Common Core has become a major concern for some parents in North Carolina, a state where homeschooling grew by 14 percent during the last academic year. More children are now getting an education at home than in the state’s private schools.
“More and more private traditional schools are choosing to align to the Standards,” said Lynne Taylor, a North Carolina parent who has homeschooled her kids for more than a decade. Taylor says unhappiness with the Common Core State Standards Initiative (CCSSI) is the primary reason for the recent spike in homeschooling.
Taylor, who began activism against Common Core in 2009, says even homeschool parents have to exercise caution about the standards. “I have met people almost on a daily basis who are escaping Common Core Standards via home education because the traditional system is failing their families. My main concern is that they receive the proper guidance in remaining Common Core Standard-free. In North Carolina, Common Core is not only available to home education; it is, most times, hidden in plain sight. If you’re not careful, the system you seek to escape can meet you all over again.”
Standards Called Illegal, Impractical
Taylor disputes both the legality and the practicality of the curriculum she seeks to escape. “Our 10th Amendment and at least three federal education laws are broken” by it, she said. “No legislative votes were cast to give us vetted, tested, educator-created standards. Little to no allowances are made for young, developing minds at their pace, those with special needs, or the gifted.”
Taylor cites the Elementary and Secondary Education Act of 1965, as amended by the No Child Left Behind Act, which states, “Nothing in this Act shall be construed to authorize an officer or employee of the Federal Government to mandate, direct, or control a State, local educational agency, or school’s curriculum, program of instruction, or allocation of State and local resources.” In addition, she notes, the General Education Provisions Act and the Department of Education Organization Act both limit federal control over school curricula.
Taylor and other Common Core critics argue many states were baited into adopting the Standards in hopes of obtaining the Department of Education’s Race to the Top grant money.
Variety of Reasons
Parent Spencer Mason, who homeschooled his four children in North Carolina, says there are a variety of reasons why home education’s popularity has increased in his state. “I think the steady growth of homeschools in North Carolina is due to three main factors,” Mason said. “One, the favorable North Carolina homeschool law and the good support system. Two, more and more families are seeing the results of home education and desiring the same results for their children. And three, dissatisfaction with the public school system. I think the recent spike in the number of homeschools is partially the result of parents learning about how the Common Core State Standards will affect their children.”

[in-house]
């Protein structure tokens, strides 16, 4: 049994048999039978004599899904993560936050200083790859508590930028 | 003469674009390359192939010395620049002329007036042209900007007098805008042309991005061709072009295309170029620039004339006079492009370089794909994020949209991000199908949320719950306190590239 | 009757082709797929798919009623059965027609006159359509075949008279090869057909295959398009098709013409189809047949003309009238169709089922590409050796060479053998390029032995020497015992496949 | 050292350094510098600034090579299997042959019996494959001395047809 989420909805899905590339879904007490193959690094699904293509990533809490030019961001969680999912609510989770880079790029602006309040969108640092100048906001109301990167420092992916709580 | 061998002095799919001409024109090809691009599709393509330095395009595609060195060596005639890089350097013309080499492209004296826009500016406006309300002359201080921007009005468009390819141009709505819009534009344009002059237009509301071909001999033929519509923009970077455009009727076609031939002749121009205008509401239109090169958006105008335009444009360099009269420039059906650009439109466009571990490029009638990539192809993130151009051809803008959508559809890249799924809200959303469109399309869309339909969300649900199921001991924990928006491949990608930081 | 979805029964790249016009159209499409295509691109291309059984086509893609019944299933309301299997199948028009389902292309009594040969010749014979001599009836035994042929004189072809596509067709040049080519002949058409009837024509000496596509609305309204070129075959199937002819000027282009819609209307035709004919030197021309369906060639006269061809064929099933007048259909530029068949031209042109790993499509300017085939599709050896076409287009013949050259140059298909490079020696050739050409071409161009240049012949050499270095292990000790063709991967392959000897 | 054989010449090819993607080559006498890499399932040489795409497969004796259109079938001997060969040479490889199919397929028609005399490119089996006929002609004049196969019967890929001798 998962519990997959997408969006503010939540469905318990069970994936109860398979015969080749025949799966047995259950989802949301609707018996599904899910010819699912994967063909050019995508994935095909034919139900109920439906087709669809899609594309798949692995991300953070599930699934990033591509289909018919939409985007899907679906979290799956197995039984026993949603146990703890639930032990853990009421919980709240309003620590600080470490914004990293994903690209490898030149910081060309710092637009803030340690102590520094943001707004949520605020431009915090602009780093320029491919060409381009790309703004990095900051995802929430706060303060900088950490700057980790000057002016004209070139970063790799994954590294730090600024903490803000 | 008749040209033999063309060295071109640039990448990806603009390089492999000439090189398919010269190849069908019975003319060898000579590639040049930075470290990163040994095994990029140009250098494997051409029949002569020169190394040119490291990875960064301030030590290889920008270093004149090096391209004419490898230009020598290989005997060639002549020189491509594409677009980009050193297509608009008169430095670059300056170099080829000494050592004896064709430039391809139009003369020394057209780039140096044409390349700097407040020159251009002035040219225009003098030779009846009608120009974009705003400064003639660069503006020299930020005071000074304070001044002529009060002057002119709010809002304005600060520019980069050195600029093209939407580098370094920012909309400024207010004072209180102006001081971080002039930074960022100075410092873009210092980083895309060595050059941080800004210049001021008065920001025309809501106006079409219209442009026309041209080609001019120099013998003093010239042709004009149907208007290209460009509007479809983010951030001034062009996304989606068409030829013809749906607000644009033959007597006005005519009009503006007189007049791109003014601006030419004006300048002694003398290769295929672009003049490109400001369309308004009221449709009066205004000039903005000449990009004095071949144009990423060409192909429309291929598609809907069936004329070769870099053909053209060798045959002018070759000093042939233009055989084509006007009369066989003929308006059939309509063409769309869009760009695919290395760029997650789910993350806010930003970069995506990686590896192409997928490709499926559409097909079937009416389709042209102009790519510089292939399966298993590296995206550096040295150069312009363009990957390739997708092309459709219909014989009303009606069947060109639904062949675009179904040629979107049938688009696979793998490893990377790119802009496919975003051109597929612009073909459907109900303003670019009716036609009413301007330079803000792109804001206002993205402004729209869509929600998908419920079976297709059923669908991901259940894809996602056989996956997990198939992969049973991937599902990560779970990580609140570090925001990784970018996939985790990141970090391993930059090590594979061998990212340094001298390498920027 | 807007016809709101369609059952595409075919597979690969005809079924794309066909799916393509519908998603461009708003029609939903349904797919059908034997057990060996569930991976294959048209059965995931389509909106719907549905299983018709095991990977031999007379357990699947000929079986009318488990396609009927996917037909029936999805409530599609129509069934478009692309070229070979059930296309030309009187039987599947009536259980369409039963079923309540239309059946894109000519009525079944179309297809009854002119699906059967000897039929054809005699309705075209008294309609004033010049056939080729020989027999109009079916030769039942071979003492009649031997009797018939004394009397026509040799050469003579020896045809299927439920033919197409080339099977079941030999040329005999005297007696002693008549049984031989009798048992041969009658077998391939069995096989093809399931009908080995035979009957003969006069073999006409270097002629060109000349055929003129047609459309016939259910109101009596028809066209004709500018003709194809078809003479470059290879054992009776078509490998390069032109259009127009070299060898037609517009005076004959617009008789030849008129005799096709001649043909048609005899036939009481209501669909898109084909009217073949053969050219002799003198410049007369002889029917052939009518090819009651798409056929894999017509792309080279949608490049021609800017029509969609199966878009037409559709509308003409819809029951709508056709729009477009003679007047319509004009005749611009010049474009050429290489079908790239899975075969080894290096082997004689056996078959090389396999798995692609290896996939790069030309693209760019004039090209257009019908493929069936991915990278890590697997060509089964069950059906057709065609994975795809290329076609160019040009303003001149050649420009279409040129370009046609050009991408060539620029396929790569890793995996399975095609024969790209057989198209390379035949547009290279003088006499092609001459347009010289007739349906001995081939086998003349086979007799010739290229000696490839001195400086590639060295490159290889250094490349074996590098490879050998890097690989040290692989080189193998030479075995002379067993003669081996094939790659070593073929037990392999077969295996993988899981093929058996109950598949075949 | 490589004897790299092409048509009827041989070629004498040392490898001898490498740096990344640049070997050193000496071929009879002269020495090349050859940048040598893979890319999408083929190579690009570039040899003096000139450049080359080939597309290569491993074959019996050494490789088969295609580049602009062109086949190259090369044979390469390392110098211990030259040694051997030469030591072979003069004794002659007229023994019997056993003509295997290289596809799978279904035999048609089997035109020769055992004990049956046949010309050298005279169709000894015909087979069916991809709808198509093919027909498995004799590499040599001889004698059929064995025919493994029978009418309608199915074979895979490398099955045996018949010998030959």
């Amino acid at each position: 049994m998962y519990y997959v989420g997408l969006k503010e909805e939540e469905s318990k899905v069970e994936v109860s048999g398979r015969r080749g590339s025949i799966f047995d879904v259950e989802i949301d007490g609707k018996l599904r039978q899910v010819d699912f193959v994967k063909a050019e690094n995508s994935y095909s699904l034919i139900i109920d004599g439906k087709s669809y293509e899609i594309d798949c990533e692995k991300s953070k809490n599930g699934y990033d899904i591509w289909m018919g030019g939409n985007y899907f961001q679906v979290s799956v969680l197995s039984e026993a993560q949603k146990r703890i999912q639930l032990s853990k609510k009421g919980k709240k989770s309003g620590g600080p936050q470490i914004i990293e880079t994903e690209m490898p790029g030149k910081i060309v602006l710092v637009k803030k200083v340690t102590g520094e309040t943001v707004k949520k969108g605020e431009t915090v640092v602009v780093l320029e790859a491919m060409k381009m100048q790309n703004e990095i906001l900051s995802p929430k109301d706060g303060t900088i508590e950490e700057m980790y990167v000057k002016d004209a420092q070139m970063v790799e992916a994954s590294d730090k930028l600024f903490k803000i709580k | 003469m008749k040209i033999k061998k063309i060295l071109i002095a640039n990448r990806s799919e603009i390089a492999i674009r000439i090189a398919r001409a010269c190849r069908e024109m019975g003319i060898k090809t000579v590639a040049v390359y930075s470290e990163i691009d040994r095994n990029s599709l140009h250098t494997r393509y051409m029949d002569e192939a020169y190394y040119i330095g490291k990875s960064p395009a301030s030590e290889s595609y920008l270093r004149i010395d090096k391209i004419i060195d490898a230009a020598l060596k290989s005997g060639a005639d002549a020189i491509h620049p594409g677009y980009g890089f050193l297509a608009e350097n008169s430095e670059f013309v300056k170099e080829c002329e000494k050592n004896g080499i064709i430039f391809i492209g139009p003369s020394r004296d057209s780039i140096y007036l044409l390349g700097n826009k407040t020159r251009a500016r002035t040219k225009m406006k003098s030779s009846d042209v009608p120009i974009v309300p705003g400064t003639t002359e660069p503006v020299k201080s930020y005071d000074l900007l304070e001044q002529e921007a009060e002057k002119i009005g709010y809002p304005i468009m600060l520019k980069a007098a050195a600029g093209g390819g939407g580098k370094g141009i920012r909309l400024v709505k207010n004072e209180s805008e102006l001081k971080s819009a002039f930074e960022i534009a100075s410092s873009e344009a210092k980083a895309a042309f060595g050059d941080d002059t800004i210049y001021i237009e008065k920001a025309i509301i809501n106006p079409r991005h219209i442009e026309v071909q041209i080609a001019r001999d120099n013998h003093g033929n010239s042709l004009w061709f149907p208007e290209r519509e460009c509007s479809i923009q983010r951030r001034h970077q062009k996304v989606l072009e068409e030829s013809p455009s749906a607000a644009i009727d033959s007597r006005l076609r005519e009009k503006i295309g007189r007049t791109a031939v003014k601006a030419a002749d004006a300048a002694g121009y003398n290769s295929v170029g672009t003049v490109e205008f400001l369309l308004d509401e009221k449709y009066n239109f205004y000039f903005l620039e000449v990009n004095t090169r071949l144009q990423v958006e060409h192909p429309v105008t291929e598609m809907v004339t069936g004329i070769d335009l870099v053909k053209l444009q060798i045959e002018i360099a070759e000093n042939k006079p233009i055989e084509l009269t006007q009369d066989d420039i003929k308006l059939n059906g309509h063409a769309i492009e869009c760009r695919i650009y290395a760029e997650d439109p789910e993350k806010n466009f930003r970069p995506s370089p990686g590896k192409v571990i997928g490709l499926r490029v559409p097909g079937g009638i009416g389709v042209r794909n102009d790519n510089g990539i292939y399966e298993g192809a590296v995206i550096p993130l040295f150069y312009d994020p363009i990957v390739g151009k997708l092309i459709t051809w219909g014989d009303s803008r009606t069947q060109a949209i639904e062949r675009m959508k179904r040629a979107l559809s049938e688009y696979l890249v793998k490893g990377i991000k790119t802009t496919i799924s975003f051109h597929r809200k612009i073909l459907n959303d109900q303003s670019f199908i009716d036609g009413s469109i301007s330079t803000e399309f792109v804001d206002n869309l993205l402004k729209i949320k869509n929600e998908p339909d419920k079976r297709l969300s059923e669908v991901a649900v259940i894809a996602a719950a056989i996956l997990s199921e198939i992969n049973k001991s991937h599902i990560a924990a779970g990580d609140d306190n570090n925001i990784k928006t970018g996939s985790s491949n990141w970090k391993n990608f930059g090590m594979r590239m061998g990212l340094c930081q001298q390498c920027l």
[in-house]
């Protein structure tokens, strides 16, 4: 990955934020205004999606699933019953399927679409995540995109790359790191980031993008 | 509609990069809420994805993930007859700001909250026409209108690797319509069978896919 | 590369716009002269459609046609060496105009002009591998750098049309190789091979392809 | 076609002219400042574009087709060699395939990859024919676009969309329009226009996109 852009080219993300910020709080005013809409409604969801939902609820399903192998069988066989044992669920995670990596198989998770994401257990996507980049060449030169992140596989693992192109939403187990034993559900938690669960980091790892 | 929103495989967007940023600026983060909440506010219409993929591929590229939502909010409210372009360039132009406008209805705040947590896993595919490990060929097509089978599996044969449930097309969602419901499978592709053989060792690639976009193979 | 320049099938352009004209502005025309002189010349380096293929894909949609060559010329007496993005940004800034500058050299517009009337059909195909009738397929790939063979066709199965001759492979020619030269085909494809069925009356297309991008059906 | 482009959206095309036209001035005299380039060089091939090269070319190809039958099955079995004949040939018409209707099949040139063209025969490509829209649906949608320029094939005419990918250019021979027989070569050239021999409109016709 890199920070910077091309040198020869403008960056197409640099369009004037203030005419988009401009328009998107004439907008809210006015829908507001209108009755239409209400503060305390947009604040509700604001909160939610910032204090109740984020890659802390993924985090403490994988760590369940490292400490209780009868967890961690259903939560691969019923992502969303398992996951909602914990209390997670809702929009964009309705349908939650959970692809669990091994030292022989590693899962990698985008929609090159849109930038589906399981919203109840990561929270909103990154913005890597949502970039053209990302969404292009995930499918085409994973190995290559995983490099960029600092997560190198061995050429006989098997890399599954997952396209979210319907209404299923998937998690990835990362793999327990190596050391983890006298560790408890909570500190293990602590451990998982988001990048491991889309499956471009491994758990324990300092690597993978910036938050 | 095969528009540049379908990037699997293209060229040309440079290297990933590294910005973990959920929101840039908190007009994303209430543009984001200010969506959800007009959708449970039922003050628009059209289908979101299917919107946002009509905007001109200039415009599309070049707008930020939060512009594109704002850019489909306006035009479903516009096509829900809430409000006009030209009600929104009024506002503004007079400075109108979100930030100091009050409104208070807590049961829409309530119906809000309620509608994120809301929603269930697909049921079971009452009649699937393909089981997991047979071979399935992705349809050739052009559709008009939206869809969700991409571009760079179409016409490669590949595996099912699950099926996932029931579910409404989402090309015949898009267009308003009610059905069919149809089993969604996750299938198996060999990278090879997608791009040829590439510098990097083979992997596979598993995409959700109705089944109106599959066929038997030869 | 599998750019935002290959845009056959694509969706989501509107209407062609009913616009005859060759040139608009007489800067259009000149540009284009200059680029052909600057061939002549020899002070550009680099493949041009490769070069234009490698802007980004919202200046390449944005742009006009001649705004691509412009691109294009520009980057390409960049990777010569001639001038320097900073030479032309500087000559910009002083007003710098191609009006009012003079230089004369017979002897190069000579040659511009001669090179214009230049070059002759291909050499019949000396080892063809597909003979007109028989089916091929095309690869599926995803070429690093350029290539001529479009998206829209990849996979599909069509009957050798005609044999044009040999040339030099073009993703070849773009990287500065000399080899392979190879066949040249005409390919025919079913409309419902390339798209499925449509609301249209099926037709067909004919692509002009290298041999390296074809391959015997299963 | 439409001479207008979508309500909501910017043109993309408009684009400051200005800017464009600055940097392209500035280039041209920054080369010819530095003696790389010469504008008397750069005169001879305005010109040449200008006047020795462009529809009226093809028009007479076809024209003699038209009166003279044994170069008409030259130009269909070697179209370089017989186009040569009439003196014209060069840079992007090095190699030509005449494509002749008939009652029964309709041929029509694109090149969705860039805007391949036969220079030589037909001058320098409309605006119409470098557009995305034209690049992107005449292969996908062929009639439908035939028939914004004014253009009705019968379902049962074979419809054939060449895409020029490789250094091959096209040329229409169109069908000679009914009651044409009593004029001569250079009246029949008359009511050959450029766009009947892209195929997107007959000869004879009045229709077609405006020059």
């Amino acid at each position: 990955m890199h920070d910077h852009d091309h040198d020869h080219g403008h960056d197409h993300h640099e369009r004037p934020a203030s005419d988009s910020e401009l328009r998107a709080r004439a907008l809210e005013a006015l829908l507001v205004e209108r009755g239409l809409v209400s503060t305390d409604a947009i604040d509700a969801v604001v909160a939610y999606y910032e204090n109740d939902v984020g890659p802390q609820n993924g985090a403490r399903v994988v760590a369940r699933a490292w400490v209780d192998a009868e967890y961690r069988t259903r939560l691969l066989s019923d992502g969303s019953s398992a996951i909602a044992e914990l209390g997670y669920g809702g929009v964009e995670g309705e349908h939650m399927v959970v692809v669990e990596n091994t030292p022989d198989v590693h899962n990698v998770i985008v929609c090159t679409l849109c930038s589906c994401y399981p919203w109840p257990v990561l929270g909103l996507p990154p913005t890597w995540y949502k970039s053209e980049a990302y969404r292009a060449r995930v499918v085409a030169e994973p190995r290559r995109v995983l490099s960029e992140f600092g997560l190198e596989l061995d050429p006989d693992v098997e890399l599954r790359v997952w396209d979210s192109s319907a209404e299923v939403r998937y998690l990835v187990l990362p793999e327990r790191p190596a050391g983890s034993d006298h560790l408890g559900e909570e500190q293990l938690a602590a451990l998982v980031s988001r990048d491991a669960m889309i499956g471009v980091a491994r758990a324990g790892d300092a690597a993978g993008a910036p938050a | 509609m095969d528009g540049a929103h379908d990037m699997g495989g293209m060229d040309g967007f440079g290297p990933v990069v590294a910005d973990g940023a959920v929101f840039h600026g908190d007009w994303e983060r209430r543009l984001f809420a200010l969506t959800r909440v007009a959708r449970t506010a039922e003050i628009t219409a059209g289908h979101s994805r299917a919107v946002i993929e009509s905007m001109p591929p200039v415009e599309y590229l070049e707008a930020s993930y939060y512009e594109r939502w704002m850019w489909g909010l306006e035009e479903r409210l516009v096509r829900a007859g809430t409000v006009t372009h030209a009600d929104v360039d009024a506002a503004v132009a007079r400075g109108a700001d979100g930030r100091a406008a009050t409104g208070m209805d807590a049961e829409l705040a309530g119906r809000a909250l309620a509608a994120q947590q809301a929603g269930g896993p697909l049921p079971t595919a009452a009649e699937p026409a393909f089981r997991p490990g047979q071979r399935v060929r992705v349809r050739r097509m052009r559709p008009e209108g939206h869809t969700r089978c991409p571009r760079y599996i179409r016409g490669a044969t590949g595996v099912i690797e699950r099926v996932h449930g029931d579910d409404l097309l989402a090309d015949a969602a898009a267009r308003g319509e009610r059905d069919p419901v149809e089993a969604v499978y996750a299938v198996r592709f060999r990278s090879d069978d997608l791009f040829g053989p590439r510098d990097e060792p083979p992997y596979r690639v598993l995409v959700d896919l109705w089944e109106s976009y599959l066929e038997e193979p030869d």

Mason says the economy could be another factor. “I think the economic downturn in 2009 has led to the decline in the number of private school students in general, and has made homeschooling attractive to more families,” he said.
The substantial surge in homeschooling over the past few years may have led to the North Carolina state legislature’s recent decision to replace Common Core State Standards with new ones. Pat McCrory signed Senate Bill 812 in July, effectively repealing Common Core in the state with the stated intention of implementing new standards designed specifically for North Carolinians.
The question now is how closely the North Carolina Higher Academic Standards will resemble Common Core. The current plan is said to resemble an earlier Senate proposal that retained some aspects of the standards.
Committee in Control
Exactly what the new standards entail will depend largely on the committee members appointed by State Board of Education to review and approve them, and the recently selected members are likely to bring diverse perspectives. McCrory made one appointment himself, selecting IBM executive Andre Peek for his business knowledge. Soon after his appointment, Peek reportedly told NC Policy Watch he has always supported Common Core.
Other appointees include John T. Scheick, a retired math professor from Duke University and UNC Chapel Hill, who was recommended to Republican Sen. Phil Berger as a Common Core skeptic, and former assistant principal Laurie McCollum, also appointed by Berger, who said she would have slowly phased in the Common Core standards.
Kevin McClain, president of North Carolinians for Home Education, says he would prefer the legislature simply stay out of it. “I think curricular and assessment decisions are the purview of instructors and parents, and legislative activity concerning curriculum and assessment are an ultimately unproductive act of statecraft and a poor strategy for a truly public education system,” he said.
McClain did not express much optimism regarding increases in home education possibly becoming a trend in other states battling over Common Core. “I certainly hope so,” McClain said. “However, every state has different laws governing homeschooling, and some states erect unjust barriers for parents to exercise their liberty to educate their children. North Carolinians are fortunate to live in a state that recognizes parents’ authority in decisions regarding the education of their child.”
Chris Neal ([email protected]) writes from New York, New York.
Image by The Bunny Project.